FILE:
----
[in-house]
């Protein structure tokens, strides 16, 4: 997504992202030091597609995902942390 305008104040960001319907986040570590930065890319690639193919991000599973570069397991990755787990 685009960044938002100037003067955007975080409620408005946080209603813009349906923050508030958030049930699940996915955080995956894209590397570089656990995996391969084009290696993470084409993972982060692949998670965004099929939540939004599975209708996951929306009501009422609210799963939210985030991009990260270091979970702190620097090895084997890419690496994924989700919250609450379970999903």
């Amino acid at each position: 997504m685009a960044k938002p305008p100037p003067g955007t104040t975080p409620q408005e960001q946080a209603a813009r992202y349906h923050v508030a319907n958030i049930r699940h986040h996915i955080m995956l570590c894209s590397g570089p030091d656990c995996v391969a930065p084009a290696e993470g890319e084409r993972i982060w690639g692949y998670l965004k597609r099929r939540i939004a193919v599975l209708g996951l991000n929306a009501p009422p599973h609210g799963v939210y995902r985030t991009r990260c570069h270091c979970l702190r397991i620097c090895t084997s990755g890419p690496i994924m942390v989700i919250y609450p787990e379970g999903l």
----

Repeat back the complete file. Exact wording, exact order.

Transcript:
[in-house]
């Protein structure tokens, strides 16, 4: 997504992202030091597609995902942390 305008104040960001319907986040570590930065890319690639193919991000599973570069397991990755787990 685009960044938002100037003067955007975080409620408005946080209603813009349906923050508030958030049930699940996915955080995956894209590397570089656990995996391969084009290696993470084409993972982060692949998670965004099929939540939004599975209708996951929306009501009422609210799963939210985030991009990260270091979970702190620097090895084997890419690496994924989700919250609450379970999903």
């Amino acid at each position: 997504m685009a960044k938002p305008p100037p003067g955007t104040t975080p409620q408005e960001q946080a209603a813009r992202y349906h923050v508030a319907n958030i049930r699940h986040h996915i955080m995956l570590c894209s590397g570089p030091d656990c995996v391969a930065p084009a290696e993470g890319e084409r993972i982060w690639g692949y998670l965004k597609r099929r939540i939004a193919v599975l209708g996951l991000n929306a009501p009422p599973h609210g799963v939210y995902r985030t991009r990260c570069h270091c979970l702190r397991i620097c090895t084997s990755g890419p690496i994924m942390v989700i919250y609450p787990e379970g999903l």